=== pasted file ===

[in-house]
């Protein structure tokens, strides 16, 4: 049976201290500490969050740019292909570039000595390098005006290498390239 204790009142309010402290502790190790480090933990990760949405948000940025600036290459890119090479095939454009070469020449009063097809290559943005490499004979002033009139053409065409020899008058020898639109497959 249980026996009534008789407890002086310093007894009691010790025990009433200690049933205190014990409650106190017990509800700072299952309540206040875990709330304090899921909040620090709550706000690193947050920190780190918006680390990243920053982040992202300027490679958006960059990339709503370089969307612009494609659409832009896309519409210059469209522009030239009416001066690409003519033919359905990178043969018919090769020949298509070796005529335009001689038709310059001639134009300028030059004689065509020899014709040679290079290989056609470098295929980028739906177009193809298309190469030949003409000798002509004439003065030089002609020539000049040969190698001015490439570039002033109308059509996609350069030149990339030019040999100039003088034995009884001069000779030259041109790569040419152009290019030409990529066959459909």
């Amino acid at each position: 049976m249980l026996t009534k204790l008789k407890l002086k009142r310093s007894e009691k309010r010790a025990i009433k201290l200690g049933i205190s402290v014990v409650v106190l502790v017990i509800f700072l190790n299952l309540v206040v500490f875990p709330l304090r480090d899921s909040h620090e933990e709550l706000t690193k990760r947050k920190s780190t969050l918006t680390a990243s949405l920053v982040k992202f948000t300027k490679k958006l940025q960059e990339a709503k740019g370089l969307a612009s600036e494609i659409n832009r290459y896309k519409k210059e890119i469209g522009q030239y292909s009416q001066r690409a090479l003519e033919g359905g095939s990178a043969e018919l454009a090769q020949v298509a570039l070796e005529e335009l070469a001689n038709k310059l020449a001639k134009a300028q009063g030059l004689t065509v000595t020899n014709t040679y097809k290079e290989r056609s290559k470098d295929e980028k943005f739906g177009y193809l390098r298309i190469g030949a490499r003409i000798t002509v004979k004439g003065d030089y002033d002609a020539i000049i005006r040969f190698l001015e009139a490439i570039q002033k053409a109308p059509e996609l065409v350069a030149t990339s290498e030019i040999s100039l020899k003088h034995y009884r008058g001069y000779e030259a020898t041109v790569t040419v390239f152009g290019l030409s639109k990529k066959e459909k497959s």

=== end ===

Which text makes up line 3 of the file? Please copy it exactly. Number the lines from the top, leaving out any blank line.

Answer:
């Amino acid at each position: 049976m249980l026996t009534k204790l008789k407890l002086k009142r310093s007894e009691k309010r010790a025990i009433k201290l200690g049933i205190s402290v014990v409650v106190l502790v017990i509800f700072l190790n299952l309540v206040v500490f875990p709330l304090r480090d899921s909040h620090e933990e709550l706000t690193k990760r947050k920190s780190t969050l918006t680390a990243s949405l920053v982040k992202f948000t300027k490679k958006l940025q960059e990339a709503k740019g370089l969307a612009s600036e494609i659409n832009r290459y896309k519409k210059e890119i469209g522009q030239y292909s009416q001066r690409a090479l003519e033919g359905g095939s990178a043969e018919l454009a090769q020949v298509a570039l070796e005529e335009l070469a001689n038709k310059l020449a001639k134009a300028q009063g030059l004689t065509v000595t020899n014709t040679y097809k290079e290989r056609s290559k470098d295929e980028k943005f739906g177009y193809l390098r298309i190469g030949a490499r003409i000798t002509v004979k004439g003065d030089y002033d002609a020539i000049i005006r040969f190698l001015e009139a490439i570039q002033k053409a109308p059509e996609l065409v350069a030149t990339s290498e030019i040999s100039l020899k003088h034995y009884r008058g001069y000779e030259a020898t041109v790569t040419v390239f152009g290019l030409s639109k990529k066959e459909k497959s």